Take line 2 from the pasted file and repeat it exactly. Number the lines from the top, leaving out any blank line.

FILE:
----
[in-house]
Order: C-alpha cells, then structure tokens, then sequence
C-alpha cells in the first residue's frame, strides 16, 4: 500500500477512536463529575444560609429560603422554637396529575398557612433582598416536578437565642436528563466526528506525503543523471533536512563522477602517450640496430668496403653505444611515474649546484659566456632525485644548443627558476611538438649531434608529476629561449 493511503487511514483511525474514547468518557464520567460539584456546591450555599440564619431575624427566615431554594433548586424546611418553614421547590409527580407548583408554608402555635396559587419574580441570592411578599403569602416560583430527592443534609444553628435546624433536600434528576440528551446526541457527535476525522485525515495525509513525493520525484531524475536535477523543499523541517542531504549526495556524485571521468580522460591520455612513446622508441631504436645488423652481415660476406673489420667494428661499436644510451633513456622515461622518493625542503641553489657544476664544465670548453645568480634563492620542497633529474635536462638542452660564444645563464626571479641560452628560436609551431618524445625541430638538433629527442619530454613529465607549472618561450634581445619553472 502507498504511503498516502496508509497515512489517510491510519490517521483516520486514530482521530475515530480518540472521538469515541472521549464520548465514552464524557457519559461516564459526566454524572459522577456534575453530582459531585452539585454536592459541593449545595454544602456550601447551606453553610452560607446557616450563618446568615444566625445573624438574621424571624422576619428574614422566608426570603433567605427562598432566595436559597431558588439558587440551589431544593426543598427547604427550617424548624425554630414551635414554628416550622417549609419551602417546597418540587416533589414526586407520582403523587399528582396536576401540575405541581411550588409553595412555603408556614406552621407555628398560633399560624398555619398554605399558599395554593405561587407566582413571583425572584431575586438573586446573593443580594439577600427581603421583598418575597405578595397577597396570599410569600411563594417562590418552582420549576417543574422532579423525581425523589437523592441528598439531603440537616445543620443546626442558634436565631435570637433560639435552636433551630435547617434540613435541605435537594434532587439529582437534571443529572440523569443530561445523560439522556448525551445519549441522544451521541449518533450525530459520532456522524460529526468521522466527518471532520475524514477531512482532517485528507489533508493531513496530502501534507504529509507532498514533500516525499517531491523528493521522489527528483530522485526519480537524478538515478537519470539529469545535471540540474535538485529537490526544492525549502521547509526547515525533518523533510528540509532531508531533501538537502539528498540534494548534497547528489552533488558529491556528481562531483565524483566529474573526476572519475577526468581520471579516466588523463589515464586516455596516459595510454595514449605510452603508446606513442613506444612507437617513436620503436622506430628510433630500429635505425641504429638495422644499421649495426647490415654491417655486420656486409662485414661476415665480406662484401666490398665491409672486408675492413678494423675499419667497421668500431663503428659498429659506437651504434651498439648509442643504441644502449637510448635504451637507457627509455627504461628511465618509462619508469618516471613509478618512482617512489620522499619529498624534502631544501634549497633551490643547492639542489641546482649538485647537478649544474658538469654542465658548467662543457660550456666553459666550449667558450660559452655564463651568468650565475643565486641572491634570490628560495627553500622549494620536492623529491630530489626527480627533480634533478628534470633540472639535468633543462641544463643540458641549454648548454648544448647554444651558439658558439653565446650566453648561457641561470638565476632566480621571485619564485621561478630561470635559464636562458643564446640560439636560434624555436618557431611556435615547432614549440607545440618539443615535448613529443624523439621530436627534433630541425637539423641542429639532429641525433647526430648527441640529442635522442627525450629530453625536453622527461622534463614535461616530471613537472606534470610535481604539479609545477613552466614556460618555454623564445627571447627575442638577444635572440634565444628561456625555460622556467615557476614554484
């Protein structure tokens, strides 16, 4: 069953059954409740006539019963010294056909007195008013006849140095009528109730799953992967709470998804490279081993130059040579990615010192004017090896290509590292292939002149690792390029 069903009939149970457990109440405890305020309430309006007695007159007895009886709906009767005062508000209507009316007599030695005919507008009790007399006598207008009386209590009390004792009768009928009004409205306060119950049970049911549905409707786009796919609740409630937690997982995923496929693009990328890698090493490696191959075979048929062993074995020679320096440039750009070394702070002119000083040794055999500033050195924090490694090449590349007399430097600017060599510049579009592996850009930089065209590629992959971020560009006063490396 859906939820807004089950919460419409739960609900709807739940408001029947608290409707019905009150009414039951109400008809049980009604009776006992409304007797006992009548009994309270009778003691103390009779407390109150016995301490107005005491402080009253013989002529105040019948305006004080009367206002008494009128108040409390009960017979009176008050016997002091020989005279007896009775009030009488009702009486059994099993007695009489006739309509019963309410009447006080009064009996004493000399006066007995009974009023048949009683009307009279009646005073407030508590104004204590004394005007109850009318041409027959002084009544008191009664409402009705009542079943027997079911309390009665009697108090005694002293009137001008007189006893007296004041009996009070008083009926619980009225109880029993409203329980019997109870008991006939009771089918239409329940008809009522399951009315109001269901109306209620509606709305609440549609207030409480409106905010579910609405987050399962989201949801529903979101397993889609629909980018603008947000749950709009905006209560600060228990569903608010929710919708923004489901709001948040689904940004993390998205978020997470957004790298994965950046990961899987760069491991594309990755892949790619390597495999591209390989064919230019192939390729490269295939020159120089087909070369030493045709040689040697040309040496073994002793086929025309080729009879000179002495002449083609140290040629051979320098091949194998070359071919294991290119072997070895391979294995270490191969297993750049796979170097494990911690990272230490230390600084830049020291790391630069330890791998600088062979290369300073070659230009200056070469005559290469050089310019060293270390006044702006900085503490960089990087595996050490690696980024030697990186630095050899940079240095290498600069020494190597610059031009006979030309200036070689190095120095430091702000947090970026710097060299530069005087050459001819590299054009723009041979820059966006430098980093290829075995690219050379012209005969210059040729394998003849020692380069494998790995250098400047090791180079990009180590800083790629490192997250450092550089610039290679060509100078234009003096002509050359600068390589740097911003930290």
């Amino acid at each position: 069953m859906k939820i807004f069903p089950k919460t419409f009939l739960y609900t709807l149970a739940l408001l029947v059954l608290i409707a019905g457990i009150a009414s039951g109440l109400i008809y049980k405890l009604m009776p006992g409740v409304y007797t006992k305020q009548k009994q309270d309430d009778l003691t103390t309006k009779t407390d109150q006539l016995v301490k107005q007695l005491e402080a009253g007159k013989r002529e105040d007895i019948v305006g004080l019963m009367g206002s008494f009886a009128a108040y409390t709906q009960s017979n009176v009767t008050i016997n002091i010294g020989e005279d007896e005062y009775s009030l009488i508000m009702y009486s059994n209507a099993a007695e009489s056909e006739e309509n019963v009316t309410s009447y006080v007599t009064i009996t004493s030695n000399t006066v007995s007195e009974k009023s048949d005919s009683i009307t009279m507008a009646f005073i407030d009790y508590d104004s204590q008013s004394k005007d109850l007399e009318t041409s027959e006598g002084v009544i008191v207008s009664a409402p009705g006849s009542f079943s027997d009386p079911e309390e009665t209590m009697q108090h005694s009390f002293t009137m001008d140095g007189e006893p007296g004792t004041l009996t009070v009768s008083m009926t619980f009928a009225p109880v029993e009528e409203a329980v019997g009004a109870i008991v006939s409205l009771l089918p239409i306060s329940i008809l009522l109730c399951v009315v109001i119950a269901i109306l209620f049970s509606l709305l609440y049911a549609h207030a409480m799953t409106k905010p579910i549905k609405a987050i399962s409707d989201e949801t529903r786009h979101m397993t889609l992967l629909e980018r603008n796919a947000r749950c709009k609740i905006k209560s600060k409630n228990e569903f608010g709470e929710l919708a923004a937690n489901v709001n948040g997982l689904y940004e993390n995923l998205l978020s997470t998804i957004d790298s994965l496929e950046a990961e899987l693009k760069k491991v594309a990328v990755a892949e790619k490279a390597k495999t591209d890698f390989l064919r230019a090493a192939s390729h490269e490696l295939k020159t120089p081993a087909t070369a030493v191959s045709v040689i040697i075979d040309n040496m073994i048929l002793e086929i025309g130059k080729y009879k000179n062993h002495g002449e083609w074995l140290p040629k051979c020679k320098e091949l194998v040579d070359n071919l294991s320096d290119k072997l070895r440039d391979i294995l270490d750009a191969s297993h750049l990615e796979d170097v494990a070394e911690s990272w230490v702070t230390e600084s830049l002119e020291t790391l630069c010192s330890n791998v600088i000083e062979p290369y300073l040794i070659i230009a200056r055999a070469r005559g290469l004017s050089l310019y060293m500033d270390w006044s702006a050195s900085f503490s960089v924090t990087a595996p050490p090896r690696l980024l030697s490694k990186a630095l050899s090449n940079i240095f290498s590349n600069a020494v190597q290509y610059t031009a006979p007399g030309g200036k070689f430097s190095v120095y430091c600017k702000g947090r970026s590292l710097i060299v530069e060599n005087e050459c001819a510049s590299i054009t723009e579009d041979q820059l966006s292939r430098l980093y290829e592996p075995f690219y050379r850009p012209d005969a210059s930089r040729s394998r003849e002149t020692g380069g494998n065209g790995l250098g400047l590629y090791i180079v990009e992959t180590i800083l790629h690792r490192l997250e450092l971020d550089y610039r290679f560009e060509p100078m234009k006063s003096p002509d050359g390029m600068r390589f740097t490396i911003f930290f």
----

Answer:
Order: C-alpha cells, then structure tokens, then sequence